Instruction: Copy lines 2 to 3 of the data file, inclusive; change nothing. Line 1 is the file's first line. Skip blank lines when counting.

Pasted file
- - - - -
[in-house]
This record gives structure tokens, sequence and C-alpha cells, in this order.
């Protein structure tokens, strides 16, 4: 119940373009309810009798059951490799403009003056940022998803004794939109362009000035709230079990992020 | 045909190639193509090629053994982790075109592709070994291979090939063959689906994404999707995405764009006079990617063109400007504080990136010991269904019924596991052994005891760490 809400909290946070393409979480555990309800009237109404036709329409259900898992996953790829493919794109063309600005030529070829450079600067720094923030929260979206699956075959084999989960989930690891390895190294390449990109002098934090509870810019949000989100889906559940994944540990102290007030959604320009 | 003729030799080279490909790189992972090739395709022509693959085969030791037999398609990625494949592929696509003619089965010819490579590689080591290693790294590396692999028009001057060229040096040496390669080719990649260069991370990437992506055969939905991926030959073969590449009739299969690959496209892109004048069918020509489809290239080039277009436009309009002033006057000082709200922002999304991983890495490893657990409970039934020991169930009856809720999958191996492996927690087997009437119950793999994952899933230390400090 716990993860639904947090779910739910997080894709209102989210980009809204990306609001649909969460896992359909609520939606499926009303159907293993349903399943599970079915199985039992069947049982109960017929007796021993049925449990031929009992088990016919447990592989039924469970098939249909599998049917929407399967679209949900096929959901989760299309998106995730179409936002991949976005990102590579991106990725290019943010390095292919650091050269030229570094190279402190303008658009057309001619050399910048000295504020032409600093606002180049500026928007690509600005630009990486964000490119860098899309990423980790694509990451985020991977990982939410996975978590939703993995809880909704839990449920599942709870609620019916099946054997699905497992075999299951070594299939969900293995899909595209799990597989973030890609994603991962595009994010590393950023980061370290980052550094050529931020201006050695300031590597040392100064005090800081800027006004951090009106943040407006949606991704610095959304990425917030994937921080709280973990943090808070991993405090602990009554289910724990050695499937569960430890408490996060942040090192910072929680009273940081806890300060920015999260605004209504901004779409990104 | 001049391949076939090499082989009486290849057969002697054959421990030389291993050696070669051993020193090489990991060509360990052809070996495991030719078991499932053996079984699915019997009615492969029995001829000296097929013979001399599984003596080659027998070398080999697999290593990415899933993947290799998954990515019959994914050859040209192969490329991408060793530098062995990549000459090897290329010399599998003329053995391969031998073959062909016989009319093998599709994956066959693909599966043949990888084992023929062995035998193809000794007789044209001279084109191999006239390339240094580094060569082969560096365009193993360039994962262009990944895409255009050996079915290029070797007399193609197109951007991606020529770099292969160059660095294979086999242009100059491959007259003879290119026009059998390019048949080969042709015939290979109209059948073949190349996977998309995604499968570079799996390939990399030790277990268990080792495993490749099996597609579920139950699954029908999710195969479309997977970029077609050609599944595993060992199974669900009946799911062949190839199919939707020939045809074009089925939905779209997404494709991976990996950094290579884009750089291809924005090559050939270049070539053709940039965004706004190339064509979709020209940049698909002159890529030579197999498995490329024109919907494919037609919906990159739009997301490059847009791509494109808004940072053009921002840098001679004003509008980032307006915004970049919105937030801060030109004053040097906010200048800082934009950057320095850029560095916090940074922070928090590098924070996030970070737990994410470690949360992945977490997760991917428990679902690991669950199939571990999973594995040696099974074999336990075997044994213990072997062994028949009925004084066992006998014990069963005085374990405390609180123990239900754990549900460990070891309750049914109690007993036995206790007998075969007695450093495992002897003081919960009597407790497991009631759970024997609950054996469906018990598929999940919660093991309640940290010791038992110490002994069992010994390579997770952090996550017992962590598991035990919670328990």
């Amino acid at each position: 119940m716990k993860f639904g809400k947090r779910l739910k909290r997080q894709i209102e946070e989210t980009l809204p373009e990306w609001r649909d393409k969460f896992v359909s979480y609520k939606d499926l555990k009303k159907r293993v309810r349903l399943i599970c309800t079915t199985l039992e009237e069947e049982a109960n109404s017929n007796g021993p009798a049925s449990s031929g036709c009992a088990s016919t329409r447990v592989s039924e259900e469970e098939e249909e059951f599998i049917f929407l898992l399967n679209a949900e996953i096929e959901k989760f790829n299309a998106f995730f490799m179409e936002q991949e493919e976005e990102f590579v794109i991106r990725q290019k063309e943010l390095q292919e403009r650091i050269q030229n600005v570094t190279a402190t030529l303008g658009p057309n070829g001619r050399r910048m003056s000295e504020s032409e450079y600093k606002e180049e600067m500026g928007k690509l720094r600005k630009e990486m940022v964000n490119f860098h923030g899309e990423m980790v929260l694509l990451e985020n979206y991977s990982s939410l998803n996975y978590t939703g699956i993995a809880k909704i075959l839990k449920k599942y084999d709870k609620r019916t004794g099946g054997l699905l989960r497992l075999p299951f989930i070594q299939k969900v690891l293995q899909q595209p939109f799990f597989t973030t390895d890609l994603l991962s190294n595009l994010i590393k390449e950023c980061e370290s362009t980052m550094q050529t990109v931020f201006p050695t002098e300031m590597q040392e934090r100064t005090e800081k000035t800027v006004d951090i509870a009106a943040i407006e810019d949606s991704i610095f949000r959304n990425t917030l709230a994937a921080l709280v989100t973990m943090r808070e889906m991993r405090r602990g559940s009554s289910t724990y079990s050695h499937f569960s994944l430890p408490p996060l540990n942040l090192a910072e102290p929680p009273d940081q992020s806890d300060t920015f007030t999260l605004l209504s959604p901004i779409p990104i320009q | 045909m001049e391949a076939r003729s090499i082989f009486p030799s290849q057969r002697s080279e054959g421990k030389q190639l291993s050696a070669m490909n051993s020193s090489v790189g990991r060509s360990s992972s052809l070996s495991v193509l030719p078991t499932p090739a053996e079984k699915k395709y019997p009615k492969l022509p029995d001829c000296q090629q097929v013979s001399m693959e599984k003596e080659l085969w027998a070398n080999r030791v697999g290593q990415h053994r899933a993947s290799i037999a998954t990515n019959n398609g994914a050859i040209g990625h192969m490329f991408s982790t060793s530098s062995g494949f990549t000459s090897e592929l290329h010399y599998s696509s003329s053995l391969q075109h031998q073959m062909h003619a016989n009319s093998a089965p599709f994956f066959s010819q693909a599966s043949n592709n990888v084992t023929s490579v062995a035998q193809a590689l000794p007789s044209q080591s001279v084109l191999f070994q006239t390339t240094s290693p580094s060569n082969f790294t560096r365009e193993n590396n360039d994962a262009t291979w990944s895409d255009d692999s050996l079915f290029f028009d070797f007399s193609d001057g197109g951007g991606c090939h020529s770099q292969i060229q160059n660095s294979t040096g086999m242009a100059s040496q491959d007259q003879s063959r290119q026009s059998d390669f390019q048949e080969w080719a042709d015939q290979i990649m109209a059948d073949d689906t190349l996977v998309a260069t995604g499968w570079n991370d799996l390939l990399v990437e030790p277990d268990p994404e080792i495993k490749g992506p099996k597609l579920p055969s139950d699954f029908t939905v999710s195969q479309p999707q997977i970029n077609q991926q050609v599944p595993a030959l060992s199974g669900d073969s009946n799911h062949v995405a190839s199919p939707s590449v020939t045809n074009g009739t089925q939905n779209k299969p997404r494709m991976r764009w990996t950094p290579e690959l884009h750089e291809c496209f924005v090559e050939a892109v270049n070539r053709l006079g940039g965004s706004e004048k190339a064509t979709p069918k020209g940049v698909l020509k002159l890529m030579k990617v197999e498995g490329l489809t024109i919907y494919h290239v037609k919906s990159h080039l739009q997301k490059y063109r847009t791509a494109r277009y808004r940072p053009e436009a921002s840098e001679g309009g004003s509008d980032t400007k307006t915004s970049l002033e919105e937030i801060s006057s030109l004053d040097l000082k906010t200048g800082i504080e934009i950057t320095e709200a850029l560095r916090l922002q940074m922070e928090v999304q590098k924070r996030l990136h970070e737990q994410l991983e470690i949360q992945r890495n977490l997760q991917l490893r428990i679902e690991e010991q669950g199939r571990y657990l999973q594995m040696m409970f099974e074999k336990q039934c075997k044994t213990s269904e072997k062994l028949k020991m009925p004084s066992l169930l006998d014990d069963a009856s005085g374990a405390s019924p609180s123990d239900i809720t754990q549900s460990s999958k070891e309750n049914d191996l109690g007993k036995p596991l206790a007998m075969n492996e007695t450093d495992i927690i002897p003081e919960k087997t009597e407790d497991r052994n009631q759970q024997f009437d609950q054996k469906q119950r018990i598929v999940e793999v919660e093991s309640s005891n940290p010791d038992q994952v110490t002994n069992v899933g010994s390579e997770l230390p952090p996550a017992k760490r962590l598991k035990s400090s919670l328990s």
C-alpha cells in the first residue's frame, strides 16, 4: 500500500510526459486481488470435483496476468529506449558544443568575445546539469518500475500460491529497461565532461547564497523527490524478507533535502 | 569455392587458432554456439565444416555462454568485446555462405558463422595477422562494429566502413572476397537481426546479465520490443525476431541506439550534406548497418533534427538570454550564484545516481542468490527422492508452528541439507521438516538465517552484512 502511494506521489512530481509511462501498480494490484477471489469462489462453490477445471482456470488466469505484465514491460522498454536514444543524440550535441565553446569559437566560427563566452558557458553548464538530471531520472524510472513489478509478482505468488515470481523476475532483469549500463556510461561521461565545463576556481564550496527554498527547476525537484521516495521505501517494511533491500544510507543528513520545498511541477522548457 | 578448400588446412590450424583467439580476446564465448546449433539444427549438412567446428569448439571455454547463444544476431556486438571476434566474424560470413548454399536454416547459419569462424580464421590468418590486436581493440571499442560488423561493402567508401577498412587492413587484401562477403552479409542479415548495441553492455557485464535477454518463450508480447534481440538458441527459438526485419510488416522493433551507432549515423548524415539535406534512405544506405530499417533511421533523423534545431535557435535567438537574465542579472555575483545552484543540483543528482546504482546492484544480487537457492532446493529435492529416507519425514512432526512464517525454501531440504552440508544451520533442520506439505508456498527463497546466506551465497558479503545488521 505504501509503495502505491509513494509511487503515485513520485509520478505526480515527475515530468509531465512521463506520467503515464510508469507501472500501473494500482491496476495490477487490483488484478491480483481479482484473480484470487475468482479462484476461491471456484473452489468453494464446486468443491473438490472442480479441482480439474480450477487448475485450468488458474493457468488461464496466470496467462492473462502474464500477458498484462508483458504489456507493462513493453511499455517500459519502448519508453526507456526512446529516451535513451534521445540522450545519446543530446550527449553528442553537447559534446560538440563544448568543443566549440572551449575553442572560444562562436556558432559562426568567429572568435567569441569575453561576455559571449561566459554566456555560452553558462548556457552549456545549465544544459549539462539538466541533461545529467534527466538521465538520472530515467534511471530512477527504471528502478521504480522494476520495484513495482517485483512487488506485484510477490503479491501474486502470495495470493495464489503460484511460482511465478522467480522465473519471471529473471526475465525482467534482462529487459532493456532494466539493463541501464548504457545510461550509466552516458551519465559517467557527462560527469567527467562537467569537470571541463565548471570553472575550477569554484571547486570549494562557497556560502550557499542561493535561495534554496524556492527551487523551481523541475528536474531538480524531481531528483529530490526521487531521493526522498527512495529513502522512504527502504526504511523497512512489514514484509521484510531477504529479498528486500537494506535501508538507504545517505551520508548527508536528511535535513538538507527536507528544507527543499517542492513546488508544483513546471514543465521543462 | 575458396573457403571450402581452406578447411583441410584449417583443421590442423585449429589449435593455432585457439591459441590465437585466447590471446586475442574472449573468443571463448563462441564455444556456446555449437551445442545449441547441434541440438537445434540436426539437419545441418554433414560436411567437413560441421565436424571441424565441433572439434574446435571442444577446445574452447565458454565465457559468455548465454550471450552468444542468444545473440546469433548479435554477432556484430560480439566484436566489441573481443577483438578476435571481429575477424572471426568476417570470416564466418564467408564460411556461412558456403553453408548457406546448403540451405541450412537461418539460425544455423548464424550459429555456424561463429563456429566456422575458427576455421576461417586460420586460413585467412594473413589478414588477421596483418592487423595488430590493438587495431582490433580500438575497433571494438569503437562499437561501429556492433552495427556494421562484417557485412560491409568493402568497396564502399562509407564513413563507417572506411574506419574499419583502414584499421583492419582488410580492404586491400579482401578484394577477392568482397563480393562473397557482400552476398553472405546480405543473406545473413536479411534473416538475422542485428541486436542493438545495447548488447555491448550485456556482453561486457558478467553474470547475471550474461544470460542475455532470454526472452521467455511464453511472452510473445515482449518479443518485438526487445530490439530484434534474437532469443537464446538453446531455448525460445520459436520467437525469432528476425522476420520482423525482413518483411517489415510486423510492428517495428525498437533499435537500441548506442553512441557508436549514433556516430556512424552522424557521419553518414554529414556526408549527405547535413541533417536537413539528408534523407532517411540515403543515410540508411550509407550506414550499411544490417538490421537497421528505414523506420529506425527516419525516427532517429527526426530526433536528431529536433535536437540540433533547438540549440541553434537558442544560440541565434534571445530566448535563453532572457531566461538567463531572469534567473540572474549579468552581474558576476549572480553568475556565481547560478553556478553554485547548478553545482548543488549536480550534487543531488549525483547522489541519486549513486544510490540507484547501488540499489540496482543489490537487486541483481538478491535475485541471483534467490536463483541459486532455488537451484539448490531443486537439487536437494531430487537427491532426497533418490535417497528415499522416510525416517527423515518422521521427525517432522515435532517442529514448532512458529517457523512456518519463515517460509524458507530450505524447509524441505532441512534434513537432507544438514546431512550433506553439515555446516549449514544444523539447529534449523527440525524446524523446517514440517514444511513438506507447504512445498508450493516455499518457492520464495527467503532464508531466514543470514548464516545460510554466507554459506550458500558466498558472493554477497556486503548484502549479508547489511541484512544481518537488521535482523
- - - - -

This record gives structure tokens, sequence and C-alpha cells, in this order.
């Protein structure tokens, strides 16, 4: 119940373009309810009798059951490799403009003056940022998803004794939109362009000035709230079990992020 | 045909190639193509090629053994982790075109592709070994291979090939063959689906994404999707995405764009006079990617063109400007504080990136010991269904019924596991052994005891760490 809400909290946070393409979480555990309800009237109404036709329409259900898992996953790829493919794109063309600005030529070829450079600067720094923030929260979206699956075959084999989960989930690891390895190294390449990109002098934090509870810019949000989100889906559940994944540990102290007030959604320009 | 003729030799080279490909790189992972090739395709022509693959085969030791037999398609990625494949592929696509003619089965010819490579590689080591290693790294590396692999028009001057060229040096040496390669080719990649260069991370990437992506055969939905991926030959073969590449009739299969690959496209892109004048069918020509489809290239080039277009436009309009002033006057000082709200922002999304991983890495490893657990409970039934020991169930009856809720999958191996492996927690087997009437119950793999994952899933230390400090 716990993860639904947090779910739910997080894709209102989210980009809204990306609001649909969460896992359909609520939606499926009303159907293993349903399943599970079915199985039992069947049982109960017929007796021993049925449990031929009992088990016919447990592989039924469970098939249909599998049917929407399967679209949900096929959901989760299309998106995730179409936002991949976005990102590579991106990725290019943010390095292919650091050269030229570094190279402190303008658009057309001619050399910048000295504020032409600093606002180049500026928007690509600005630009990486964000490119860098899309990423980790694509990451985020991977990982939410996975978590939703993995809880909704839990449920599942709870609620019916099946054997699905497992075999299951070594299939969900293995899909595209799990597989973030890609994603991962595009994010590393950023980061370290980052550094050529931020201006050695300031590597040392100064005090800081800027006004951090009106943040407006949606991704610095959304990425917030994937921080709280973990943090808070991993405090602990009554289910724990050695499937569960430890408490996060942040090192910072929680009273940081806890300060920015999260605004209504901004779409990104 | 001049391949076939090499082989009486290849057969002697054959421990030389291993050696070669051993020193090489990991060509360990052809070996495991030719078991499932053996079984699915019997009615492969029995001829000296097929013979001399599984003596080659027998070398080999697999290593990415899933993947290799998954990515019959994914050859040209192969490329991408060793530098062995990549000459090897290329010399599998003329053995391969031998073959062909016989009319093998599709994956066959693909599966043949990888084992023929062995035998193809000794007789044209001279084109191999006239390339240094580094060569082969560096365009193993360039994962262009990944895409255009050996079915290029070797007399193609197109951007991606020529770099292969160059660095294979086999242009100059491959007259003879290119026009059998390019048949080969042709015939290979109209059948073949190349996977998309995604499968570079799996390939990399030790277990268990080792495993490749099996597609579920139950699954029908999710195969479309997977970029077609050609599944595993060992199974669900009946799911062949190839199919939707020939045809074009089925939905779209997404494709991976990996950094290579884009750089291809924005090559050939270049070539053709940039965004706004190339064509979709020209940049698909002159890529030579197999498995490329024109919907494919037609919906990159739009997301490059847009791509494109808004940072053009921002840098001679004003509008980032307006915004970049919105937030801060030109004053040097906010200048800082934009950057320095850029560095916090940074922070928090590098924070996030970070737990994410470690949360992945977490997760991917428990679902690991669950199939571990999973594995040696099974074999336990075997044994213990072997062994028949009925004084066992006998014990069963005085374990405390609180123990239900754990549900460990070891309750049914109690007993036995206790007998075969007695450093495992002897003081919960009597407790497991009631759970024997609950054996469906018990598929999940919660093991309640940290010791038992110490002994069992010994390579997770952090996550017992962590598991035990919670328990």